You see, a challenge is something we can overcome. A challenge is something we can tackle. When faced with a challenge our brain can’t help but look for a solution and help us take action to solve it.
But when faced with a threat our brain goes in to fight or flight mode which is not a great place to be. Our brain floods our system with our stress hormone, cortisol in order to prepare us for the coming situation – which is great if we are faced with a marauding lion, but not great if we are in a team meeting!
Cortisol isn’t just about increasing our heart rate and getting our bodies ready to run, it also fogs our brain making it more difficult for us to take information in and it slows down our creative thinking processes – after all it wants you to put all of your attention on running away not on weighing up the pros and cons of the best route to take, by the time you’ve done it may be too late!
So how can we change ‘threat stress’ in to ‘challenge stress’?
A subtle, yet significant change in how we are thinking about it gets us on the right track. Let’s say we’re given a tight deadline on a piece of work and our instant reaction is “I’m never going to be able to do this”. Our brain looks at that information and classifies it as a threat – this is something we can’t do. And because we are sure we can’t do it our brain doesn’t even try to find a solution – why on earth would we waste energy on trying to find a solution to something that we know we can’t do when we really need to give all our energy over to the fight or flight response for this threat.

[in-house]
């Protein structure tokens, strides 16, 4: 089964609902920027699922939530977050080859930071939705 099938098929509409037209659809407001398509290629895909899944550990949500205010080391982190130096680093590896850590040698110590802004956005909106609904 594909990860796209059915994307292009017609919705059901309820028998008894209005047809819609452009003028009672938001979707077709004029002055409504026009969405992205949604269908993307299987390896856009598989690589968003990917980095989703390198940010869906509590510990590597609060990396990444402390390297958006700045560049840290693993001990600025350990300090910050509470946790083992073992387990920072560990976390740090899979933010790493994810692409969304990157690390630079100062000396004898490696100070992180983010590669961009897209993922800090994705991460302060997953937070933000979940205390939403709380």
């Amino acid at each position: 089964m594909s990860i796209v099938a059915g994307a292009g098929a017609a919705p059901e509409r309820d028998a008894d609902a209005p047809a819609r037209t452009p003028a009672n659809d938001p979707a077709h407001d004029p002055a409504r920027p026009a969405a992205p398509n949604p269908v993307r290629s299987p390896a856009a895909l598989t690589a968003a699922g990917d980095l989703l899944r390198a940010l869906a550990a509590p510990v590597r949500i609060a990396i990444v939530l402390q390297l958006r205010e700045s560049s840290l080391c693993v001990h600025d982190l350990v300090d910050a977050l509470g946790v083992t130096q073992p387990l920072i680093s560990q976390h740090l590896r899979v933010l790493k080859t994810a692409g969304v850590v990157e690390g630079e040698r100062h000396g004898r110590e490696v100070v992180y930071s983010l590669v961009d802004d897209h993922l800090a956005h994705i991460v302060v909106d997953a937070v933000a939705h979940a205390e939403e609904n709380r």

Take the same piece of work, on the same deadline but this time we have a different reaction. This time we look at the situation and say “wow, this is tough, how am I going to be able to do this?” A subtle difference but an important one for our brain. Our brain now sees this situation as a problem to solve, one that requires a bit of ‘challenge stress’ not ‘threat stress’. It can afford to give it some energy and time as we aren’t trying to run away from it. Without the cortisol slowing down our thought processes we are able to think more clearly, and start taking action, something that gives us a sense of achievement as we are moving in the right direction rather than feeling stuck and panicked.
So the good news is we can take back some control from stress caused by work. Can we change the deadlines? No. Can we change our workload? No. Can we change how we choose to think about it? Yes. Can we choose how we react to it? Yes.
Work can be stressful, but that doesn’t mean we have to be stressed.
Of course, it sounds easy when you’re reading it off the page but it’s not always so easy in practice as our brain gets stuck in thought patterns that it is used to being in. And this is where hypnotherapy comes in – overriding our automatic responses and helping our brain to see things in a different way; calming down the part of our brain that is on high alert looking for the next threat; and kick starting its problem solving programme instead of its fight or flight one.